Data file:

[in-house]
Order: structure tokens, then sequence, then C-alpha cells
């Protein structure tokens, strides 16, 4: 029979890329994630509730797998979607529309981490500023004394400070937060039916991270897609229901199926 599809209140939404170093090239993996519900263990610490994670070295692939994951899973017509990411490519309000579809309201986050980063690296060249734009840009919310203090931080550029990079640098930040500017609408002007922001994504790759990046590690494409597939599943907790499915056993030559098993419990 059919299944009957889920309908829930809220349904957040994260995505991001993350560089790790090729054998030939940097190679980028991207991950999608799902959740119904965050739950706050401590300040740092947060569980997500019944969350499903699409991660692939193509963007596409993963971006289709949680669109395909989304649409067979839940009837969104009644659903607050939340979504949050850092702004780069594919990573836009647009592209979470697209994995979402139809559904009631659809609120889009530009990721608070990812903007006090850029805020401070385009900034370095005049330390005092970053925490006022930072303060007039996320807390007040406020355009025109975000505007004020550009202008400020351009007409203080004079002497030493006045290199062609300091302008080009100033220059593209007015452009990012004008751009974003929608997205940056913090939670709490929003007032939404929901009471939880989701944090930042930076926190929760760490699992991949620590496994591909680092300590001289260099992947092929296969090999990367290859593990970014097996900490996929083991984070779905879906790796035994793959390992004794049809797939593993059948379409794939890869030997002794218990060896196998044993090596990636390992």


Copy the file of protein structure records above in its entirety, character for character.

[in-house]
Order: structure tokens, then sequence, then C-alpha cells
């Protein structure tokens, strides 16, 4: 029979890329994630509730797998979607529309981490500023004394400070937060039916991270897609229901199926 599809209140939404170093090239993996519900263990610490994670070295692939994951899973017509990411490519309000579809309201986050980063690296060249734009840009919310203090931080550029990079640098930040500017609408002007922001994504790759990046590690494409597939599943907790499915056993030559098993419990 059919299944009957889920309908829930809220349904957040994260995505991001993350560089790790090729054998030939940097190679980028991207991950999608799902959740119904965050739950706050401590300040740092947060569980997500019944969350499903699409991660692939193509963007596409993963971006289709949680669109395909989304649409067979839940009837969104009644659903607050939340979504949050850092702004780069594919990573836009647009592209979470697209994995979402139809559904009631659809609120889009530009990721608070990812903007006090850029805020401070385009900034370095005049330390005092970053925490006022930072303060007039996320807390007040406020355009025109975000505007004020550009202008400020351009007409203080004079002497030493006045290199062609300091302008080009100033220059593209007015452009990012004008751009974003929608997205940056913090939670709490929003007032939404929901009471939880989701944090930042930076926190929760760490699992991949620590496994591909680092300590001289260099992947092929296969090999990367290859593990970014097996900490996929083991984070779905879906790796035994793959390992004794049809797939593993059948379409794939890869030997002794218990060896196998044993090596990636390992």